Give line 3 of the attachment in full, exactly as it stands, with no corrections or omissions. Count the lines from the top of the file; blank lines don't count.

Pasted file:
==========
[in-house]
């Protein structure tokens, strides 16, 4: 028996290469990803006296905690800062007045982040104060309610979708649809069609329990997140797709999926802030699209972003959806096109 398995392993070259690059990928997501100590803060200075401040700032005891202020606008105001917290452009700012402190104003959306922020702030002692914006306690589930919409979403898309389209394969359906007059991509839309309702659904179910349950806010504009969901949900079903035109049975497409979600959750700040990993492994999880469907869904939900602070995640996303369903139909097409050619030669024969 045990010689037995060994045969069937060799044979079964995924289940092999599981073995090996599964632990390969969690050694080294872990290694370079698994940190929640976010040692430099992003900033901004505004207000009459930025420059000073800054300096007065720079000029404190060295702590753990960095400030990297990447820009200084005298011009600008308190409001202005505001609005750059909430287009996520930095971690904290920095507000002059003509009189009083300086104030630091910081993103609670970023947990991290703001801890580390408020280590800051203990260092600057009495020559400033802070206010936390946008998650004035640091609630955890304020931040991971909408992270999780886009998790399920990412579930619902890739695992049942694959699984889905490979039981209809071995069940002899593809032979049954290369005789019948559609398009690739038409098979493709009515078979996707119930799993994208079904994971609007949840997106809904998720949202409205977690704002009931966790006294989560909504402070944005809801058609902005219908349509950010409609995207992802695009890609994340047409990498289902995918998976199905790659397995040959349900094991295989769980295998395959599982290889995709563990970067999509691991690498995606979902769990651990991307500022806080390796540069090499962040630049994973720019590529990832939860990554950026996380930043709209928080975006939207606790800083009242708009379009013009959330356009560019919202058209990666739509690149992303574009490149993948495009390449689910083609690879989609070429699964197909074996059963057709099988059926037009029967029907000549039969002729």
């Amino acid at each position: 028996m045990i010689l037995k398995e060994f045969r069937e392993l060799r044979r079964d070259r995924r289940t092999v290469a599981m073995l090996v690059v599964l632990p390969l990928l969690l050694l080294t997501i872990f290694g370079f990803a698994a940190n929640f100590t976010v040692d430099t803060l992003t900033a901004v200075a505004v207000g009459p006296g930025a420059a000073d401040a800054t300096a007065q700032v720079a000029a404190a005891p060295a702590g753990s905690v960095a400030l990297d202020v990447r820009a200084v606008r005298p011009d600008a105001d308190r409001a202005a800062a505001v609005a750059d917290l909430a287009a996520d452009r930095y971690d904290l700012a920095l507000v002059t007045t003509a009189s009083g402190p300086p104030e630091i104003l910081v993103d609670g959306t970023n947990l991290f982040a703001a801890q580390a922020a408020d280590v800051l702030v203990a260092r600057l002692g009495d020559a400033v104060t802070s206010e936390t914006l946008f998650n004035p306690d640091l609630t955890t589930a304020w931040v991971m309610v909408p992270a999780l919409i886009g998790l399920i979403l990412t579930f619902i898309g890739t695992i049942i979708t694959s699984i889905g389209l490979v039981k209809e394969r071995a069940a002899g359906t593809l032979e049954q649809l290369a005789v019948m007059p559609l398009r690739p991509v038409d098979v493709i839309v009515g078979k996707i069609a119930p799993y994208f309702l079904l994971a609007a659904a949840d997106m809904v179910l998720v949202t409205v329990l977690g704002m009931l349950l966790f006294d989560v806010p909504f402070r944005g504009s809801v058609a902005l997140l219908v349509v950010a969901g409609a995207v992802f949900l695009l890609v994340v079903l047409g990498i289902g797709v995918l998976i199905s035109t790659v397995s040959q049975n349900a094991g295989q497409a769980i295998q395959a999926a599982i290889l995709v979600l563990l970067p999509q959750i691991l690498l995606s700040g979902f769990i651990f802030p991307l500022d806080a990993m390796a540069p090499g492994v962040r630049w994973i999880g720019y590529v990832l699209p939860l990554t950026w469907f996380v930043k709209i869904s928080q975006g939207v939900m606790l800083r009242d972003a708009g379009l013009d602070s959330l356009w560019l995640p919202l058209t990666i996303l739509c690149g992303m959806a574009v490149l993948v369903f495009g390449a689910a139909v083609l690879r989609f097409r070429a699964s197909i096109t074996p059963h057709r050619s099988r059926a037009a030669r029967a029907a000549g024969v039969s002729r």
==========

């Amino acid at each position: 028996m045990i010689l037995k398995e060994f045969r069937e392993l060799r044979r079964d070259r995924r289940t092999v290469a599981m073995l090996v690059v599964l632990p390969l990928l969690l050694l080294t997501i872990f290694g370079f990803a698994a940190n929640f100590t976010v040692d430099t803060l992003t900033a901004v200075a505004v207000g009459p006296g930025a420059a000073d401040a800054t300096a007065q700032v720079a000029a404190a005891p060295a702590g753990s905690v960095a400030l990297d202020v990447r820009a200084v606008r005298p011009d600008a105001d308190r409001a202005a800062a505001v609005a750059d917290l909430a287009a996520d452009r930095y971690d904290l700012a920095l507000v002059t007045t003509a009189s009083g402190p300086p104030e630091i104003l910081v993103d609670g959306t970023n947990l991290f982040a703001a801890q580390a922020a408020d280590v800051l702030v203990a260092r600057l002692g009495d020559a400033v104060t802070s206010e936390t914006l946008f998650n004035p306690d640091l609630t955890t589930a304020w931040v991971m309610v909408p992270a999780l919409i886009g998790l399920i979403l990412t579930f619902i898309g890739t695992i049942i979708t694959s699984i889905g389209l490979v039981k209809e394969r071995a069940a002899g359906t593809l032979e049954q649809l290369a005789v019948m007059p559609l398009r690739p991509v038409d098979v493709i839309v009515g078979k996707i069609a119930p799993y994208f309702l079904l994971a609007a659904a949840d997106m809904v179910l998720v949202t409205v329990l977690g704002m009931l349950l966790f006294d989560v806010p909504f402070r944005g504009s809801v058609a902005l997140l219908v349509v950010a969901g409609a995207v992802f949900l695009l890609v994340v079903l047409g990498i289902g797709v995918l998976i199905s035109t790659v397995s040959q049975n349900a094991g295989q497409a769980i295998q395959a999926a599982i290889l995709v979600l563990l970067p999509q959750i691991l690498l995606s700040g979902f769990i651990f802030p991307l500022d806080a990993m390796a540069p090499g492994v962040r630049w994973i999880g720019y590529v990832l699209p939860l990554t950026w469907f996380v930043k709209i869904s928080q975006g939207v939900m606790l800083r009242d972003a708009g379009l013009d602070s959330l356009w560019l995640p919202l058209t990666i996303l739509c690149g992303m959806a574009v490149l993948v369903f495009g390449a689910a139909v083609l690879r989609f097409r070429a699964s197909i096109t074996p059963h057709r050619s099988r059926a037009a030669r029967a029907a000549g024969v039969s002729r």